All we can do is to bow to the inevitable, and go on with the duties of life till we ourselves mark the Common destiny the Grave.

Accept the assurance of my heartfelt sympathy and of great respect.

Truly your friend,
W.T. Sherman

Hood was also a man of deep faith, stating “The foot-prints of God upon earth are not the work purely of man. The almighty King of Kings controls and shapes the destinies of nations; and if, as a people, we seek to follow His word and truth, remembering that the end of man is an action and not a thought and that will is the measure of power, He will bless our efforts with prosperity, and bring unto us once more, hope, joy, and peace.”

The U.S. Army named Fort Hood in his honor. Other institutions and landmarks are named in Hood’s honor in several states. Before his name is removed and replaced from public places, those in authority and positions of influence should educate themselves about John Bell Hood, the man, soldier, and citizen, and do likewise for other former Confederates. Modern critics should also pray that their own beliefs and deeds are not judged by standards of society 150 years from today.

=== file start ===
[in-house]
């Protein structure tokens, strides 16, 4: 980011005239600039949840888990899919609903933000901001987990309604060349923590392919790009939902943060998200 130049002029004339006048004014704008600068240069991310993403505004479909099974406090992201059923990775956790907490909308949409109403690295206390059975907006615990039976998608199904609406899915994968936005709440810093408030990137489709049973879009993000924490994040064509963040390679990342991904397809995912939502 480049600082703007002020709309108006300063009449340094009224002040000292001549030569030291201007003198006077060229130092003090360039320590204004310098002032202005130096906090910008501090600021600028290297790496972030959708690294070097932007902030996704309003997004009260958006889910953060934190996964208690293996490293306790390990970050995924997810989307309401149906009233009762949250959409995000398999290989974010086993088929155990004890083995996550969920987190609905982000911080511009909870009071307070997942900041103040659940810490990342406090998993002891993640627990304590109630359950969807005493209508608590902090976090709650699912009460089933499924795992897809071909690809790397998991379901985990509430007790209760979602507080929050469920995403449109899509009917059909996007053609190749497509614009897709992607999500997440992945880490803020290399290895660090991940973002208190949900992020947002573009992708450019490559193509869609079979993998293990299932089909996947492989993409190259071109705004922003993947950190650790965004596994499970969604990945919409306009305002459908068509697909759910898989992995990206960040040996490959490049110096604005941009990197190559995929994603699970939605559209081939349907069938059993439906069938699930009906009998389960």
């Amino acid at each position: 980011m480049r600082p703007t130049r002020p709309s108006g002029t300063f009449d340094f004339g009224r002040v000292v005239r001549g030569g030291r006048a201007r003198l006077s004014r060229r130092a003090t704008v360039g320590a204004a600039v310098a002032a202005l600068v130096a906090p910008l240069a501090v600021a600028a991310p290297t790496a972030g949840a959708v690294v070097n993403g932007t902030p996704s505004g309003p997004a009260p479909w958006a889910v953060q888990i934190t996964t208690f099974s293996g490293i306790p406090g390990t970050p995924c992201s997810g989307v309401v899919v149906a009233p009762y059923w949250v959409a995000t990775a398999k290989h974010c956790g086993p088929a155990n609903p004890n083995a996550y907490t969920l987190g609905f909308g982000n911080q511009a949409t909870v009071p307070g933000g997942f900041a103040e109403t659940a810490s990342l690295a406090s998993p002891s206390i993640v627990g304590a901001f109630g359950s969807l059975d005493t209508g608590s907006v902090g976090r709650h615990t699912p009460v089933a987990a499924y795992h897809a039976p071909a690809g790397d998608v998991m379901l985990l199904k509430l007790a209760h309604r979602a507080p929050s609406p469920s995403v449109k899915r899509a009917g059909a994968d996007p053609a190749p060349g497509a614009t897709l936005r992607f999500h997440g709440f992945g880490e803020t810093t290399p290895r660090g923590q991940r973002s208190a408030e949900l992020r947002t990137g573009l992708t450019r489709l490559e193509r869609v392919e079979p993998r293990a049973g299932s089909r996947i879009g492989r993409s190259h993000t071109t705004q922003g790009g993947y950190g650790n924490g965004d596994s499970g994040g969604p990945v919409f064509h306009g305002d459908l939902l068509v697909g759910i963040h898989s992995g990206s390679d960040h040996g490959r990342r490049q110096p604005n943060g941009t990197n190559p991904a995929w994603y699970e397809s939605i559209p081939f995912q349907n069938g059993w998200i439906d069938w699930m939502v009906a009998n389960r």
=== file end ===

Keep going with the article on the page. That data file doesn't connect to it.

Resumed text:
Stephen M. “Sam” Hood
Sam, a resident of Huntington, West Virginia and distant relative of General Hood, is author of John Bell Hood: The Rise, Fall, and Resurrection of a Confederate General (Savas Beatie 2013) and The Lost Papers of Confederate General John Bell Hood (Savas Beatie 2015)

About The Author

Kelly Gilfillan is the owner-publisher of Home Page Media Group which has been publishing hyperlocal news since 2009.